A landless woman has gone against stiff religious resistance to vaccines and medicines to save children, our Staff Writer JAMES CHAVULA writes.
Edna Chimtondo, 49, used to expel health workers from her home near Kasungu National Park until seven years ago when her pregnant daughter needed blood replenishment to give birth safely.
The mother-of-four belonged to a Zionist religious community that outlawed her from seeking medical assistance.
“Every time we fell sick, church elders would pray for us, splashing holy water and tying ropes around our necks. Going to hospital signified lack of faith in God,” she narrates.
One night, Chimtondo’s fourth-born went to bed shivering and sweating. By midnight, she was vomiting profusely and sliding into labour. Her condition defied fervent prayers to “drive out the evil spirits”.
Alarmed, the woman rushed the patient to Kasungu District Hospital, almost 60km away.
“When we arrived at dawn, health workers promptly stretchered her into an ambulance to Kamuzu Central Hospital to save her and the unborn from advanced malaria. She’d ran short of blood, but transfusion contravened our faith,” she recalls.
It was not until the patient was gasping for a dying breath that she allowed health workers to give her blood, Chimtondo recalls.
“My daughter couldn’t talk or brink. She was dying. She was only saved by a pint of blood. Today, she has two children,” she says.
Seeing her own child saved by the blood of a person she does not know has moved Chimtondo to join the New Apostolic Life Church which recognises her right to quality health services.
Beating the odds
Her family is among 95 landless families evicted from the defunct Press Agriculture estates in the tobacco-growing district. They fled to the neighbouring Zambia and later occupied the wildlife reserve illegally before being “dumped like refugees” in an overcrowded, unsanitary squatter settlement in Nthunduwala. Zionists dominate the displaced community.
Chimtondo now campaigns for children’s right to quality healthcare services—including immunisation, blood donation, mosquito nets, safe water, sanitation and hygiene—in the camp where health workers face religious resistance to medical solutions.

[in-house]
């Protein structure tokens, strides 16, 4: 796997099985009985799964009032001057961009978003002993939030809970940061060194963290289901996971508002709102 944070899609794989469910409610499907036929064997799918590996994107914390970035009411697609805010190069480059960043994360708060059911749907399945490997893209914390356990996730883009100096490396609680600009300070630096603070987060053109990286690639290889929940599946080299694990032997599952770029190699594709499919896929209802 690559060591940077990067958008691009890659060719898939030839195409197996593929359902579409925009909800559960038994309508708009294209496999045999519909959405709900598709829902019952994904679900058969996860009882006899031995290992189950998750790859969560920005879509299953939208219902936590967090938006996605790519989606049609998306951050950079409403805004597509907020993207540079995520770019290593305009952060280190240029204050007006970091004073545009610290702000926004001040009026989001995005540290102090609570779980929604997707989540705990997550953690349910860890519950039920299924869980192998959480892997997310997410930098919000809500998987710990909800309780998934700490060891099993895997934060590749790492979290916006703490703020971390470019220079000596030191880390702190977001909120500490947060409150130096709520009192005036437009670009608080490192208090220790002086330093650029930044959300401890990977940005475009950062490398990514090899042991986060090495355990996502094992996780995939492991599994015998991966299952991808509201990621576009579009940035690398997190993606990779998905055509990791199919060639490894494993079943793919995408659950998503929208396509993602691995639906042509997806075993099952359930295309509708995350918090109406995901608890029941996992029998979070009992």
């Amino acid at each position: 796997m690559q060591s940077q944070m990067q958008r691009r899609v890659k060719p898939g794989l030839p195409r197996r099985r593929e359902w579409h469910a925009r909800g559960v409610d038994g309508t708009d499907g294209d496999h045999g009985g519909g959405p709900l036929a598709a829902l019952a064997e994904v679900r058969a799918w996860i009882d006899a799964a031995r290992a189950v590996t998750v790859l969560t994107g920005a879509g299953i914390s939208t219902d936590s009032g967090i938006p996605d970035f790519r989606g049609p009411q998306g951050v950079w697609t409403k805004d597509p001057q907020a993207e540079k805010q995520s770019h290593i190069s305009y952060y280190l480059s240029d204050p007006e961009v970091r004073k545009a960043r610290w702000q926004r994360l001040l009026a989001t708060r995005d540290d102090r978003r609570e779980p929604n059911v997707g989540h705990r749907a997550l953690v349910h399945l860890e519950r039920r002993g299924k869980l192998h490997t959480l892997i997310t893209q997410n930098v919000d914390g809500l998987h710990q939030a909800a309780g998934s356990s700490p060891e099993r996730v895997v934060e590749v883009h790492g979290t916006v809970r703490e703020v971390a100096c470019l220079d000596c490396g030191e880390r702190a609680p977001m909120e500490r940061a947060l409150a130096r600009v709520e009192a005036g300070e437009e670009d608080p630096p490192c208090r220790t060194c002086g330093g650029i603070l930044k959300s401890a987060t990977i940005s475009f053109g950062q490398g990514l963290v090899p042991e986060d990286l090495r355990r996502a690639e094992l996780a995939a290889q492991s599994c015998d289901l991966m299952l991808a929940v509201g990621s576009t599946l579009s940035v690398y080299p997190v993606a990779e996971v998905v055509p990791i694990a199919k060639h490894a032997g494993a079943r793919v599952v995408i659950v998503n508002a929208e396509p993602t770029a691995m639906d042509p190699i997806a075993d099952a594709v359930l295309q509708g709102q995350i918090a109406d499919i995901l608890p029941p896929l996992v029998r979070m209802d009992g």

“I trust in health workers. All my children and grandchildren are vaccinated. When we fall sick, we go to Kamboni Health Centre for treatment. Medicines save lives,” she says.
She adds: “Many deadly diseases can be prevented by a simple vaccine. If you are not vaccinated, you expose yourself and the entire community to these preventable disease outbreaks.”
Public health fears
But locals surrounding the displaced population fear possible disease outbreaks in the congested camp.
Eliza Banda, leader of a group of 30 mothers who promote vaccines and child health in the rural border strip, commends Chimtondo and her colleagues for embracing immunisation and medical care.
“Vaccines boost body defences to diseases. Every child needs a shot at a healthy life. Prevention is better than cure,” she says.
Banda’s group visits homesteads to ensure every parent understands the benefits of vaccines. The volunteers trained by Malawi Health Equity Network (Mhen) with funding from Gavi, the global vaccine alliance, register children and pregnant women for immunisation, remind them to go for it and follow up on defaulters.
“The mother care groups have contributed to addressing social, cultural and religious barriers that prevent people in their communities from accessing health services, including immunisation. Currently, new groups have been established and trained in 13 hard-to-reach areas with low coverage in Kasungu to improve immunisation coverage and demand quality health services,” says Mhen monitoring and evaluation officer Florence Khonyongwa.
Chimtondo’s said “yes to vaccines” during mass distribution of treated mosquito nets for malaria prevention.
ChikondiChunga, a member of the mother care group, recalls: “I often go to the camp where childre feeling unwell don’t go to hospital at all and women often give birth in dangerous circumstances at home. What’s more, they hardly take newborns to hospital for checkups, immunisation and registration.
“One day, we stopped the distribution of bed nets to have a word with them. Fortunately, Chimtondo and a few others got the point. Their children no longer fall sick frequently.”
‘Let God judge’
As more children get vaccinated, Chimtondo finds it ironic that those who refuse medical treatment scramble for treated mosquito nets.
She states: “Only God will judge if seeking medical services is a sin. Many people are dying because of religious beliefs. Vaccines aren’t sins. Anybody who thinks medical assistance is useless should just look at my daughter.”
NEXT: Giving children a health start in life.